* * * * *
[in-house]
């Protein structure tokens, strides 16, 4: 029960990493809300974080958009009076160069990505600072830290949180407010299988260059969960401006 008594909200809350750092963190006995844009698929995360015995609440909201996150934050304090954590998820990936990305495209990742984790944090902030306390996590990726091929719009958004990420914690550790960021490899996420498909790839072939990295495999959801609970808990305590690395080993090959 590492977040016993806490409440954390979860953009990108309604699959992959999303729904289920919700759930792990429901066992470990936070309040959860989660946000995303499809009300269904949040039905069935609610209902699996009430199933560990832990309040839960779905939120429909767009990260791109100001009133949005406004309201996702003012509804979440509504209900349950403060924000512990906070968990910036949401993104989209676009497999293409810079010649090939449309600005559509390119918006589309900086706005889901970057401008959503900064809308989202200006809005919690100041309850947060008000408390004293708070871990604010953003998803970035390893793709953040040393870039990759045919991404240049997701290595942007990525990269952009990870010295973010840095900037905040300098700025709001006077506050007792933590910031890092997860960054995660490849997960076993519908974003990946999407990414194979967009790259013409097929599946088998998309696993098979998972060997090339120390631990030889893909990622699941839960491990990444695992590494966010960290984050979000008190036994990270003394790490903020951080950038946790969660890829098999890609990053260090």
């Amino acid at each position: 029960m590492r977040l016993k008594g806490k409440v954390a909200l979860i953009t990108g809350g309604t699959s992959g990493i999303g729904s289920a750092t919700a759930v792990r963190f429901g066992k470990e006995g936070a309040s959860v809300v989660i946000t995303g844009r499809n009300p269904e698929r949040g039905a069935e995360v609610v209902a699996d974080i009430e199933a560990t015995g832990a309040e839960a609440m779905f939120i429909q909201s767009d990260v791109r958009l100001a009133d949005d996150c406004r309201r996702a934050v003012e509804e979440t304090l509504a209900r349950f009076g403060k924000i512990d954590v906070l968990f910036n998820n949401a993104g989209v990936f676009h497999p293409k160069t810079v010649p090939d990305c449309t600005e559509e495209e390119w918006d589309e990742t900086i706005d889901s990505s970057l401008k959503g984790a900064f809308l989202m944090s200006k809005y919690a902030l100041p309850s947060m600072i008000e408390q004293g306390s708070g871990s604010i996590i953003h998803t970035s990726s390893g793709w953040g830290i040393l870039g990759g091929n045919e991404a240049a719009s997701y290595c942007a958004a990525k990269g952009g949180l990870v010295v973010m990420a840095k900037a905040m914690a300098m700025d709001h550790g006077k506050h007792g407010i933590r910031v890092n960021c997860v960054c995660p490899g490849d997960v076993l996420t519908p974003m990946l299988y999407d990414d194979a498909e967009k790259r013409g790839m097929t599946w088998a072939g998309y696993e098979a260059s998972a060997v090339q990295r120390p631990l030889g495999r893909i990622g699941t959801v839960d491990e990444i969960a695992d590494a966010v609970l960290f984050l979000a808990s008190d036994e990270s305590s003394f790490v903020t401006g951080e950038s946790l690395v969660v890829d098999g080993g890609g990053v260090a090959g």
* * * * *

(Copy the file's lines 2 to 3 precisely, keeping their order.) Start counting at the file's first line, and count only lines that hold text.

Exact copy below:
């Protein structure tokens, strides 16, 4: 029960990493809300974080958009009076160069990505600072830290949180407010299988260059969960401006 008594909200809350750092963190006995844009698929995360015995609440909201996150934050304090954590998820990936990305495209990742984790944090902030306390996590990726091929719009958004990420914690550790960021490899996420498909790839072939990295495999959801609970808990305590690395080993090959 590492977040016993806490409440954390979860953009990108309604699959992959999303729904289920919700759930792990429901066992470990936070309040959860989660946000995303499809009300269904949040039905069935609610209902699996009430199933560990832990309040839960779905939120429909767009990260791109100001009133949005406004309201996702003012509804979440509504209900349950403060924000512990906070968990910036949401993104989209676009497999293409810079010649090939449309600005559509390119918006589309900086706005889901970057401008959503900064809308989202200006809005919690100041309850947060008000408390004293708070871990604010953003998803970035390893793709953040040393870039990759045919991404240049997701290595942007990525990269952009990870010295973010840095900037905040300098700025709001006077506050007792933590910031890092997860960054995660490849997960076993519908974003990946999407990414194979967009790259013409097929599946088998998309696993098979998972060997090339120390631990030889893909990622699941839960491990990444695992590494966010960290984050979000008190036994990270003394790490903020951080950038946790969660890829098999890609990053260090």
């Amino acid at each position: 029960m590492r977040l016993k008594g806490k409440v954390a909200l979860i953009t990108g809350g309604t699959s992959g990493i999303g729904s289920a750092t919700a759930v792990r963190f429901g066992k470990e006995g936070a309040s959860v809300v989660i946000t995303g844009r499809n009300p269904e698929r949040g039905a069935e995360v609610v209902a699996d974080i009430e199933a560990t015995g832990a309040e839960a609440m779905f939120i429909q909201s767009d990260v791109r958009l100001a009133d949005d996150c406004r309201r996702a934050v003012e509804e979440t304090l509504a209900r349950f009076g403060k924000i512990d954590v906070l968990f910036n998820n949401a993104g989209v990936f676009h497999p293409k160069t810079v010649p090939d990305c449309t600005e559509e495209e390119w918006d589309e990742t900086i706005d889901s990505s970057l401008k959503g984790a900064f809308l989202m944090s200006k809005y919690a902030l100041p309850s947060m600072i008000e408390q004293g306390s708070g871990s604010i996590i953003h998803t970035s990726s390893g793709w953040g830290i040393l870039g990759g091929n045919e991404a240049a719009s997701y290595c942007a958004a990525k990269g952009g949180l990870v010295v973010m990420a840095k900037a905040m914690a300098m700025d709001h550790g006077k506050h007792g407010i933590r910031v890092n960021c997860v960054c995660p490899g490849d997960v076993l996420t519908p974003m990946l299988y999407d990414d194979a498909e967009k790259r013409g790839m097929t599946w088998a072939g998309y696993e098979a260059s998972a060997v090339q990295r120390p631990l030889g495999r893909i990622g699941t959801v839960d491990e990444i969960a695992d590494a966010v609970l960290f984050l979000a808990s008190d036994e990270s305590s003394f790490v903020t401006g951080e950038s946790l690395v969660v890829d098999g080993g890609g990053v260090a090959g």